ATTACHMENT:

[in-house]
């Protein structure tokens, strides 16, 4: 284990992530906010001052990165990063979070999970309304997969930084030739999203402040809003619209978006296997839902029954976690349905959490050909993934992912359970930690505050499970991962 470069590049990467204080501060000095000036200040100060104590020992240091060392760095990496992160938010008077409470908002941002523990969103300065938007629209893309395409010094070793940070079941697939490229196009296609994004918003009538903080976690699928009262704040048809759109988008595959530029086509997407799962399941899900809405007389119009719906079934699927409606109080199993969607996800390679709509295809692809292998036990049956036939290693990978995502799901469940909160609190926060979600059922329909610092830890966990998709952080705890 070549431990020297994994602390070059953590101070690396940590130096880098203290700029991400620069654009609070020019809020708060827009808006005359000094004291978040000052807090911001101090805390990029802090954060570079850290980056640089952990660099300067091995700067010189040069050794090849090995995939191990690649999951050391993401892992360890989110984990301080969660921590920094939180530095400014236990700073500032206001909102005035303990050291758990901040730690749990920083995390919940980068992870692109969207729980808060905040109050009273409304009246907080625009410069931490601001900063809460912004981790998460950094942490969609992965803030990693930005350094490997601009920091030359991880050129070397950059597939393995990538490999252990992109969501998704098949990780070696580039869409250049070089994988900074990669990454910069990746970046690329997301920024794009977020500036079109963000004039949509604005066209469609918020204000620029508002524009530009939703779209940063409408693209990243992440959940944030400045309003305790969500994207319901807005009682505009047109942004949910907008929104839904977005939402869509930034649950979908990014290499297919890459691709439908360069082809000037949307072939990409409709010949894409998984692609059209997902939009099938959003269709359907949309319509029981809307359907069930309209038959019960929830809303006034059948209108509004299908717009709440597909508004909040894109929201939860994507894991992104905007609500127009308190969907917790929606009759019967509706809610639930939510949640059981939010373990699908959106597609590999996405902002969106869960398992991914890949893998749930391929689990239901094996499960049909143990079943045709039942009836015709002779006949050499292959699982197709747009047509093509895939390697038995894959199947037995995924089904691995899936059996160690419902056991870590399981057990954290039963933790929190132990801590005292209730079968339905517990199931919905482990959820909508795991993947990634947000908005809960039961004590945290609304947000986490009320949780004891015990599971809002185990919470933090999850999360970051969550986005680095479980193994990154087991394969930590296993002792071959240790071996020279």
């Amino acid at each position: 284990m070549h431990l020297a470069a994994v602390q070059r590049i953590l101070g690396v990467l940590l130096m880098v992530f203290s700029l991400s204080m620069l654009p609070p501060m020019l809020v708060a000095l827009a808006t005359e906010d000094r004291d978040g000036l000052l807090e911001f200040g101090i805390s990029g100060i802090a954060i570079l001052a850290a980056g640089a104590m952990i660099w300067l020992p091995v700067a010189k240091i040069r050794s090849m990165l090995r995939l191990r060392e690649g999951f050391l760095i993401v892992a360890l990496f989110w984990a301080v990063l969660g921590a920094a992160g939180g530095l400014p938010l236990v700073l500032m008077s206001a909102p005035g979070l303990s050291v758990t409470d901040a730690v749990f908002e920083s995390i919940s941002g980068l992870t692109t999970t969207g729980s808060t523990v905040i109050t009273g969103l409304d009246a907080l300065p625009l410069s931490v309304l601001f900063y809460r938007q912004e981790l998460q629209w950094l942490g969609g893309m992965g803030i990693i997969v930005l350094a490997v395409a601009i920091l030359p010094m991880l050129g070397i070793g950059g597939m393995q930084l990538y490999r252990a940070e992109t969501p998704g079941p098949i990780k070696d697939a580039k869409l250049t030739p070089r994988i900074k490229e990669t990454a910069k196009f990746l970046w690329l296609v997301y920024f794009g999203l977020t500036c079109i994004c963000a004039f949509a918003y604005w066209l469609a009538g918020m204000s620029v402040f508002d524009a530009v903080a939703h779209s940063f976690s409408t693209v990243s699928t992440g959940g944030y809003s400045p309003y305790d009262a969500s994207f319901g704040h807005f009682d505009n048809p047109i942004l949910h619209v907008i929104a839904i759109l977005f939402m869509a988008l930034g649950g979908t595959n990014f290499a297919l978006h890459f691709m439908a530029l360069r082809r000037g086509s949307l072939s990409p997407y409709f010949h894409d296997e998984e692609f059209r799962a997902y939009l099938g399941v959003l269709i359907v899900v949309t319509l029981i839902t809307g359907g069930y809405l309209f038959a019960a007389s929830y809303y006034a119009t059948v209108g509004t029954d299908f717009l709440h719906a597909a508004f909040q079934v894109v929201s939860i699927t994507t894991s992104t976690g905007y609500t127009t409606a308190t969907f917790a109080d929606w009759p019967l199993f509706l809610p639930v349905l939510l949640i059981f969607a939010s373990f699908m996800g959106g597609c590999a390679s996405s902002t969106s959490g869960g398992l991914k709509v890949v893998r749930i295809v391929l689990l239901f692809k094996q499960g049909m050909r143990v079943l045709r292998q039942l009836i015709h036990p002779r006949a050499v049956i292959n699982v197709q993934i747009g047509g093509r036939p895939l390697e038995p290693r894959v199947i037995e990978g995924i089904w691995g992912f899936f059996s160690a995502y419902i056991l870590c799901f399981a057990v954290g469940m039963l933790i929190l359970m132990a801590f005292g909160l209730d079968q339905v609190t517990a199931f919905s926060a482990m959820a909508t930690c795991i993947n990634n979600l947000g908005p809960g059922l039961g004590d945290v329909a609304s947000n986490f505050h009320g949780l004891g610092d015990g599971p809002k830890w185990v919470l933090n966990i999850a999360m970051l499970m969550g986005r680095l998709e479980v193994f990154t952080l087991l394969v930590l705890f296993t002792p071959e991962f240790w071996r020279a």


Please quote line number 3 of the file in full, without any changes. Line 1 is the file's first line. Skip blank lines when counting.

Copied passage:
């Amino acid at each position: 284990m070549h431990l020297a470069a994994v602390q070059r590049i953590l101070g690396v990467l940590l130096m880098v992530f203290s700029l991400s204080m620069l654009p609070p501060m020019l809020v708060a000095l827009a808006t005359e906010d000094r004291d978040g000036l000052l807090e911001f200040g101090i805390s990029g100060i802090a954060i570079l001052a850290a980056g640089a104590m952990i660099w300067l020992p091995v700067a010189k240091i040069r050794s090849m990165l090995r995939l191990r060392e690649g999951f050391l760095i993401v892992a360890l990496f989110w984990a301080v990063l969660g921590a920094a992160g939180g530095l400014p938010l236990v700073l500032m008077s206001a909102p005035g979070l303990s050291v758990t409470d901040a730690v749990f908002e920083s995390i919940s941002g980068l992870t692109t999970t969207g729980s808060t523990v905040i109050t009273g969103l409304d009246a907080l300065p625009l410069s931490v309304l601001f900063y809460r938007q912004e981790l998460q629209w950094l942490g969609g893309m992965g803030i990693i997969v930005l350094a490997v395409a601009i920091l030359p010094m991880l050129g070397i070793g950059g597939m393995q930084l990538y490999r252990a940070e992109t969501p998704g079941p098949i990780k070696d697939a580039k869409l250049t030739p070089r994988i900074k490229e990669t990454a910069k196009f990746l970046w690329l296609v997301y920024f794009g999203l977020t500036c079109i994004c963000a004039f949509a918003y604005w066209l469609a009538g918020m204000s620029v402040f508002d524009a530009v903080a939703h779209s940063f976690s409408t693209v990243s699928t992440g959940g944030y809003s400045p309003y305790d009262a969500s994207f319901g704040h807005f009682d505009n048809p047109i942004l949910h619209v907008i929104a839904i759109l977005f939402m869509a988008l930034g649950g979908t595959n990014f290499a297919l978006h890459f691709m439908a530029l360069r082809r000037g086509s949307l072939s990409p997407y409709f010949h894409d296997e998984e692609f059209r799962a997902y939009l099938g399941v959003l269709i359907v899900v949309t319509l029981i839902t809307g359907g069930y809405l309209f038959a019960a007389s929830y809303y006034a119009t059948v209108g509004t029954d299908f717009l709440h719906a597909a508004f909040q079934v894109v929201s939860i699927t994507t894991s992104t976690g905007y609500t127009t409606a308190t969907f917790a109080d929606w009759p019967l199993f509706l809610p639930v349905l939510l949640i059981f969607a939010s373990f699908m996800g959106g597609c590999a390679s996405s902002t969106s959490g869960g398992l991914k709509v890949v893998r749930i295809v391929l689990l239901f692809k094996q499960g049909m050909r143990v079943l045709r292998q039942l009836i015709h036990p002779r006949a050499v049956i292959n699982v197709q993934i747009g047509g093509r036939p895939l390697e038995p290693r894959v199947i037995e990978g995924i089904w691995g992912f899936f059996s160690a995502y419902i056991l870590c799901f399981a057990v954290g469940m039963l933790i929190l359970m132990a801590f005292g909160l209730d079968q339905v609190t517990a199931f919905s926060a482990m959820a909508t930690c795991i993947n990634n979600l947000g908005p809960g059922l039961g004590d945290v329909a609304s947000n986490f505050h009320g949780l004891g610092d015990g599971p809002k830890w185990v919470l933090n966990i999850a999360m970051l499970m969550g986005r680095l998709e479980v193994f990154t952080l087991l394969v930590l705890f296993t002792p071959e991962f240790w071996r020279a």